|Q5 : Mid-Acts Dispensationalism|
I'm enjoying listening to the various studies on your website. I also get recent e-mail updates from you. I'm just learning about dispensational teaching and understand that you are an "Acts 2" dispensationalist. I've also heard on Paltalk and websites associated with the Berean Bible Society (Chicago, Illinois) about a different view of dispensationalism called "mid-acts" dispensationalism. Their view is that not only are Israel and the church separate but the church itself (they call the body of Christ) did not begin until Acts 9! Although the mid-acts view (Acts 9) seems very odd indeed, these teachings do seem to resolve many "conflicts" and "contradictions" in scripture.
I wondered if you are well aware of the mid-acts (Acts 9) position. If so, I would very much appreciate your comments on how it differs from an Acts 2 dispensationalism and why you think that the Acts 2 position is more helpful in understanding scripture than is the mid-acts view. I respect your comments on this matter.
|A5 : by Tony Garland |
I'm glad you are finding the studies on the website useful. While I can't say I'm familiar with the details of mid-acts dispensationalism, I have heard of it—and the view that the church did not begin until Acts 9 (related to the conversion and commissioning of Paul). There are several reasons why I find such an idea immediately suspect:
- The body of Christ is very clearly defined by the baptism of the Holy Spirit, not by the commission of specific apostles to specific people groups. This baptism clearly began on the Day of Pentecost (Acts 2).
- The many teachings concerning the unity of the body of Christ (both Jew and Gentile) go against the idea that the church did not begin until some time later than Acts 2. At Acts 2 we have human beings (whether Jew or Gentile—it doesn't matter) being baptized by the Spirit—therefore place into the single body of Christ (1Cor. 12:13). That this baptism first began with Jews (Act 2), then Samaritans (inferred in Acts 8), and then Gentiles (Acts 10), and subsequently disciples of John the Baptist (Acts 19), does not affect the unity which results from Spirit baptism.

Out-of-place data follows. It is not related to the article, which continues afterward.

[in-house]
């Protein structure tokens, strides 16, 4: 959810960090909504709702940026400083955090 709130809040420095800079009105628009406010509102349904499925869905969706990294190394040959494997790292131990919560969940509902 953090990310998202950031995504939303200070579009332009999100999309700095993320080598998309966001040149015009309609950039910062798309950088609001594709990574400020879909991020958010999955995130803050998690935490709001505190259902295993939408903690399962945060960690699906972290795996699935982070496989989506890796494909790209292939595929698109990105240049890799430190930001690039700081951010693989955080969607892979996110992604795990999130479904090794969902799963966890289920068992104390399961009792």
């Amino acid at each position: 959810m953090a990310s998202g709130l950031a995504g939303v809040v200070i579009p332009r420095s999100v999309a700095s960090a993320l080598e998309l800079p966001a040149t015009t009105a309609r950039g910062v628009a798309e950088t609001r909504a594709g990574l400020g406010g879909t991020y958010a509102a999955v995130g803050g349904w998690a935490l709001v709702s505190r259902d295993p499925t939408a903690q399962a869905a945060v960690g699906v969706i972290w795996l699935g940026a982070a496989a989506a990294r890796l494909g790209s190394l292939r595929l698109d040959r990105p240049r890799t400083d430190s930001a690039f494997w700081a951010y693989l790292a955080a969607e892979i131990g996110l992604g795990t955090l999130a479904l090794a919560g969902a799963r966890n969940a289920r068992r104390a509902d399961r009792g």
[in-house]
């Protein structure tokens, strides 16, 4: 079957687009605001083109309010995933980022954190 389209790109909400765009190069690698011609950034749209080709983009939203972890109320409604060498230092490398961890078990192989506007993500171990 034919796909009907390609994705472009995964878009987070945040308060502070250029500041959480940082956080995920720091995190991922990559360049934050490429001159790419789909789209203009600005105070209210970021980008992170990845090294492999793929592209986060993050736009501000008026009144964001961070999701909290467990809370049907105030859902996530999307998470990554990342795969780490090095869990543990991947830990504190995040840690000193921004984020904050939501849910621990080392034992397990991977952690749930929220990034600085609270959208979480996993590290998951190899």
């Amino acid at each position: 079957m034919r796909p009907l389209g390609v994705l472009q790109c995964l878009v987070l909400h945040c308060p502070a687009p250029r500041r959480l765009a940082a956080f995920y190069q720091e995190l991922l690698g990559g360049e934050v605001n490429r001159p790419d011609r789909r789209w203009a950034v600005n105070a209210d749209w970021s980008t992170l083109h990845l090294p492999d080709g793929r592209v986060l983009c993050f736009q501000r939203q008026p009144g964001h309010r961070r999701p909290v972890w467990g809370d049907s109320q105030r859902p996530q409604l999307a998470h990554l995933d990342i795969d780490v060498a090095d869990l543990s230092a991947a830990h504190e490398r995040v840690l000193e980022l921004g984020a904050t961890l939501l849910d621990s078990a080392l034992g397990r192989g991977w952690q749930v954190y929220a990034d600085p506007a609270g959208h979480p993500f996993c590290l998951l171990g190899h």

- Having the church begin later than Acts 2 means there were people who were baptized by the Spirit (prior to Acts 9), but which are not considered part of the body of Christ. Scripture does not allow for any such distinction and teaches just the opposite (1Cor. 12:13; Eph. 4:4-6).
It is a great challenge to treat scriptures with justice: especially recognizing those things which are continuous vs. those which are discontinuous. We can get into just as much trouble by imposing more discontinuities on the text as in failing to recognize discontinuities which are clearly there. In my mind, mid-Acts dispensationalism makes the mistake of placing an additional discontinuity where none is intended (similarly to how covenant theology fails to recognize the discontinuity and full significance of the Day of Pentecost). But, as I mentioned, I'm not very familiar with the view.
But from what I do understand, it violates some very basic truths concerning the unity of Spirit-baptism so I dismiss the idea out-of-hand. (In other words, if you can readily see that a view runs roughshod over some key truths that are very clear in Scripture, there is no need to spend a great deal of time distracted by the details which follow. This is how I also approach any number of ideas that are out there trying to sell themselves such as higher criticism's view of the "snyoptic problem" or the "documentary hypothesis." Having waded through the details of the latter at one time, I've come to recognize the efficiency in assessing the major aspects of a new idea to see if there are more obvious problems. If so, then I purposefully avoid further effort on it. This is based on recognizing we each only have so much time to invest in God's word and that the enemy is happy to have us derailed and spending our attention on other things—even theological things so long as we are treading water rather than going forward. My take on mid-Acts dispensationalism is much the same.)
I cannot provide an in-depth comparison of the two. All I can say is that the very idea appears so obviously unsound to me based on what I know of Scripture that I spend my efforts elsewhere. Overall, I consider myself a "minimal dispensationalist." What I mean by that is that I strive to understand the biblical text as being continuous except for situations where the text forces me to recognize otherwise. I see the coming of the Spirit on the Day of Pentecost as one of those unavoidable discontinuities which Scripture sets forth (e.g., John 7:38-39). I don't see any evidence for discontinuity soon thereafter as a mid-Acts scheme would require.